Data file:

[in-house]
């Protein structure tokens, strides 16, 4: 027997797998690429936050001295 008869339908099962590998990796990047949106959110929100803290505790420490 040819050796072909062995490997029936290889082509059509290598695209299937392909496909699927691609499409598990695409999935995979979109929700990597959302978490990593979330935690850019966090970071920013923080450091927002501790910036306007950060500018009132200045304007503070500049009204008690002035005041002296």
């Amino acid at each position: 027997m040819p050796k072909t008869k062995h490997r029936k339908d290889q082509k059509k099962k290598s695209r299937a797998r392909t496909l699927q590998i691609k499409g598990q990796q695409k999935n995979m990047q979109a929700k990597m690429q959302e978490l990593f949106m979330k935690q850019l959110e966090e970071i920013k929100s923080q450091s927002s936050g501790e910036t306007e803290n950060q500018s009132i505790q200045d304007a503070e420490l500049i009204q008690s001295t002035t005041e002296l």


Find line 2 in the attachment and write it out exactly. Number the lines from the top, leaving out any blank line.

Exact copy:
């Protein structure tokens, strides 16, 4: 027997797998690429936050001295 008869339908099962590998990796990047949106959110929100803290505790420490 040819050796072909062995490997029936290889082509059509290598695209299937392909496909699927691609499409598990695409999935995979979109929700990597959302978490990593979330935690850019966090970071920013923080450091927002501790910036306007950060500018009132200045304007503070500049009204008690002035005041002296």